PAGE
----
In a serious injury application, a worker's ability to
perform full-time work and participate in co-curricular activities
often becomes an important consideration. In the County Court
decision of Pipe v Victorian WorkCover Authority, it was
held that Darren Pipe (the Plaintiff), who was able to work
full-time as a security guard and had completed a number of courses
following his injury, had not suffered serious injuries.
It is often difficult for a Defendant to resist a finding of
serious injury in circumstances where the Plaintiff's
work-related injury is not disputed and their credibility is
unchallenged. However, this decision shows that a Plaintiff with a
demonstrated capacity for alternative employment will have greater
difficulty proving serious pain and suffering, as noted in the
previous Court of Appeal decision of Sumbul v Melbourne All
Toya Wreckers Pty Ltd  VSCA 292. This is not to say that
a Plaintiff's ability to engage in significant employment
precludes a finding of serious injury.
At the date of his injury, Mr Pipe was employed by Bailey
Personnel Pty Ltd, a labour hire company, and was placed with a
host employer, Kuehne & Nagel. On 6 April 2011, Mr Pipe's
lower back was injured when he was crushed between a truck and a
forklift while performing work-related duties.
The Plaintiff began proceedings to recover damages for pain and
suffering only. The only injury relied upon by the Plaintiff was an
aggravation of pre-existing degenerative changes in the lumbar
Following an initial return to work with the employer
post-injury, the Plaintiff ultimately ceased work. However, he
subsequently completed two security courses and began working as a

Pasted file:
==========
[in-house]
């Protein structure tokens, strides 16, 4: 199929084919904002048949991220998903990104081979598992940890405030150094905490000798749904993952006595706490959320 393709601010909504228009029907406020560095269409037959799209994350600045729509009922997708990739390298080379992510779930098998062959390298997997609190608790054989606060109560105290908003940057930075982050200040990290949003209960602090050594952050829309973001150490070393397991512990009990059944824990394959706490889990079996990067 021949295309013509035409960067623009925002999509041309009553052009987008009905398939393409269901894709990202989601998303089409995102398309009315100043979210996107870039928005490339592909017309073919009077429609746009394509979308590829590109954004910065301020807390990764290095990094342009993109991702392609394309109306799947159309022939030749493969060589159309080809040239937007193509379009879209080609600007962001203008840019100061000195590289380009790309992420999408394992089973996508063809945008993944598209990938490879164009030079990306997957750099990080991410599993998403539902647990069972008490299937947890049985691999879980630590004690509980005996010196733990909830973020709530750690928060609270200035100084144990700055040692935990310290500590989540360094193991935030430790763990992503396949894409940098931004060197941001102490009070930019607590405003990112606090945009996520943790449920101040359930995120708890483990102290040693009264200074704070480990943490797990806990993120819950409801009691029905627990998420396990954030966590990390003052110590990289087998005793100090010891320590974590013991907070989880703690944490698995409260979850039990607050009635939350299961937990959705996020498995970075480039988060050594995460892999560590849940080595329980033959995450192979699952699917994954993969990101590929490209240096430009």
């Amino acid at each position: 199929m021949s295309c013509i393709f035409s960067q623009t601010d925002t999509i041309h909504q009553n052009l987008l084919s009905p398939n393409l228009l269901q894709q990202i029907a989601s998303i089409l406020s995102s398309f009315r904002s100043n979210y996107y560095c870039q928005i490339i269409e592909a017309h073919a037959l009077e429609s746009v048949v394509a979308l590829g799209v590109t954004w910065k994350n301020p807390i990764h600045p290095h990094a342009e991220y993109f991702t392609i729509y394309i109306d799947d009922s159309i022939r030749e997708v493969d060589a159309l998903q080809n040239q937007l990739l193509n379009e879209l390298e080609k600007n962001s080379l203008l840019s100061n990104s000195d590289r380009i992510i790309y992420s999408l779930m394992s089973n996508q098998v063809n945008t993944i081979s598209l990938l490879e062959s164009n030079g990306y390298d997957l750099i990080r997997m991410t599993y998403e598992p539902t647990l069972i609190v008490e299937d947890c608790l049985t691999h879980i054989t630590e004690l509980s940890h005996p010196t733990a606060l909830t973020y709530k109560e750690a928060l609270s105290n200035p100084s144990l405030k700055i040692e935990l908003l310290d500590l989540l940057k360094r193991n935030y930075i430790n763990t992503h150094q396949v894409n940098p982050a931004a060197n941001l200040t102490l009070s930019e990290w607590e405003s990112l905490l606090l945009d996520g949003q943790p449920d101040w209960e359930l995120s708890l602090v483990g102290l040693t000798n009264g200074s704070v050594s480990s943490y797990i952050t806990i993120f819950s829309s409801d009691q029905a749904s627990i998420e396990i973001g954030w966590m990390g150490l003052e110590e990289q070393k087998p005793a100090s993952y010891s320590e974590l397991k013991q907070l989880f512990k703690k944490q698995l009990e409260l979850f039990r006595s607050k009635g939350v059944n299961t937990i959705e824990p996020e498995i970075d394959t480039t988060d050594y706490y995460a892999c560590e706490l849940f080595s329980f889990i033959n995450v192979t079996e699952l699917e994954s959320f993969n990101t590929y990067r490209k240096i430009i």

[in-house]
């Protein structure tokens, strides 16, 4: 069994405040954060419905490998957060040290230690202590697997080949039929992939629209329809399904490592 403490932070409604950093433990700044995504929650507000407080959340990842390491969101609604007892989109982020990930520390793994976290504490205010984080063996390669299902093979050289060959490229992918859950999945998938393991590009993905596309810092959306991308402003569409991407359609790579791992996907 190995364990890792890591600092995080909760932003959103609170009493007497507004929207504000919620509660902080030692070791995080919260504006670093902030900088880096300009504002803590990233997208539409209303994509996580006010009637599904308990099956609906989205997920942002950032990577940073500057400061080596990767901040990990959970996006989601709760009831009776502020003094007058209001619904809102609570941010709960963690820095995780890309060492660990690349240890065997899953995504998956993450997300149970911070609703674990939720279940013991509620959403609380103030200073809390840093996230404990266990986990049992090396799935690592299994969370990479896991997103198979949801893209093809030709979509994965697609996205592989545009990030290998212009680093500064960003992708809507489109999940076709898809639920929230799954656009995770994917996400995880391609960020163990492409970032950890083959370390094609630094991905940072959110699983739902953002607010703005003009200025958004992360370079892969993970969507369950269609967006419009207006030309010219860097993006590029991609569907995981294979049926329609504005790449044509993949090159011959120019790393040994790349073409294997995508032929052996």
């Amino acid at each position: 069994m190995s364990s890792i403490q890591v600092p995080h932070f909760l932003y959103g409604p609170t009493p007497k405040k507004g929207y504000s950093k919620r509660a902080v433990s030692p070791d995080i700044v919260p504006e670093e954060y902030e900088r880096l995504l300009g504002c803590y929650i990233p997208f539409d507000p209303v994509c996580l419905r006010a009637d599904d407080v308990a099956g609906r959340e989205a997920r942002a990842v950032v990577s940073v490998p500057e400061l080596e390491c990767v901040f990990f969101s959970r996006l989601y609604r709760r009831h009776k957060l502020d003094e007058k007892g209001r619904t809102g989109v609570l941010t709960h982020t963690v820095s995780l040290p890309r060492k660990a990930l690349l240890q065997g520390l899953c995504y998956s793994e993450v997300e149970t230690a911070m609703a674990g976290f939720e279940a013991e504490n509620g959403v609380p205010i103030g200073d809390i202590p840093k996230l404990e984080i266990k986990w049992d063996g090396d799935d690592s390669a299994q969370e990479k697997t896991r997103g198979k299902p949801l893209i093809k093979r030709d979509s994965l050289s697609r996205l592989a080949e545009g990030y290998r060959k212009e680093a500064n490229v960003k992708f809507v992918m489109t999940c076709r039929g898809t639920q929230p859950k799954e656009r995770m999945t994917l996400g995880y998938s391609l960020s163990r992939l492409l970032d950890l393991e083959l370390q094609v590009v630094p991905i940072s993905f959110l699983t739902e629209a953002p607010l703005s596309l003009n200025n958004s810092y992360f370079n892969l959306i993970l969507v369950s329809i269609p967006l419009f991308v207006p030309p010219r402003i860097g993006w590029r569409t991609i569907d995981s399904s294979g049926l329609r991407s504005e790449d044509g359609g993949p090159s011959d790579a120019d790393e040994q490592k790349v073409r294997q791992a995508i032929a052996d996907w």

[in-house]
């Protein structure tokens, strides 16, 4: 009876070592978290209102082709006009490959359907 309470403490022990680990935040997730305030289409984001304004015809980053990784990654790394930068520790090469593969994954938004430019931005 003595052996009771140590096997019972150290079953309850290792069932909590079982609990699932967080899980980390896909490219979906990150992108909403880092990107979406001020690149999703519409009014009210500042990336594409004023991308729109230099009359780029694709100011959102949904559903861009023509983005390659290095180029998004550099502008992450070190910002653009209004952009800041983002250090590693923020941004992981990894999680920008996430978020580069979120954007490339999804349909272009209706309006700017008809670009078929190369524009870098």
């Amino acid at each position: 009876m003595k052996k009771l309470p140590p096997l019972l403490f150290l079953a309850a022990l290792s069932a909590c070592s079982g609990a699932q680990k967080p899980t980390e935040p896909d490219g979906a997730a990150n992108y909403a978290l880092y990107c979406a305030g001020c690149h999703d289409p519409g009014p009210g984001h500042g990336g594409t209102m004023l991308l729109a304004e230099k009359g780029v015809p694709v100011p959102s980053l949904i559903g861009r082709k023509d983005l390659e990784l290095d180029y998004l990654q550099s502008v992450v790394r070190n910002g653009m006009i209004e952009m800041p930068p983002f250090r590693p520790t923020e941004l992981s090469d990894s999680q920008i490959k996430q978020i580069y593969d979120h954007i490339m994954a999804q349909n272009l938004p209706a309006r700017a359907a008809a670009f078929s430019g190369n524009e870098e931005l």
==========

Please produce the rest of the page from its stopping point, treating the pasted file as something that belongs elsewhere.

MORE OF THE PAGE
full-time security officer at Crown Casino. He later started a
counselling course with a view toward seeking employment in that
Mr Pipe alleged a number of pain and suffering consequences
arising from his back injury, including restricted movement and
constant pain in the lower back, disturbed sleep, restriction of
recreational and social activities, the loss of his ability to
perform his pre-injury employment, and, importantly, the breakdown
of his marriage. However, the Plaintiff was no longer receiving
active treatment for his injury at the time of hearing. He also
gave evidence that he was able to perform some household tasks,
socialise with friends and travel.
The Court's decision
His Honour Judge Dean accepted that Mr Pipe continued to suffer
symptoms and consequences associated with his compensable back
injury. However, His Honour considered the Plaintiff's evidence
that he had been able to complete two security courses and start a
counselling course, was working full-time as a security officer,
was able to socialise and travel, could perform certain domestic
tasks, and was no longer receiving physical therapy treatment. His
Honour also noted that the breakdown of the Plaintiff's
long-standing marriage was a complex matter and was unlikely to be
a consequence of his back injury. The Plaintiff himself had
conceded under cross-examination that he did not know the reason
for the deterioration of his relationship and separation from his
wife. As such, while the Plaintiff's pain and suffering
consequences could be described as "significant" or
"marked", His Honour found that the consequences could
not be fairly described as at least "very considerable"
and "more than significant or marked". The application
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An employee that refused a reasonable offer of settlement was ordered by the FWC to pay his ex-employer's legal costs.
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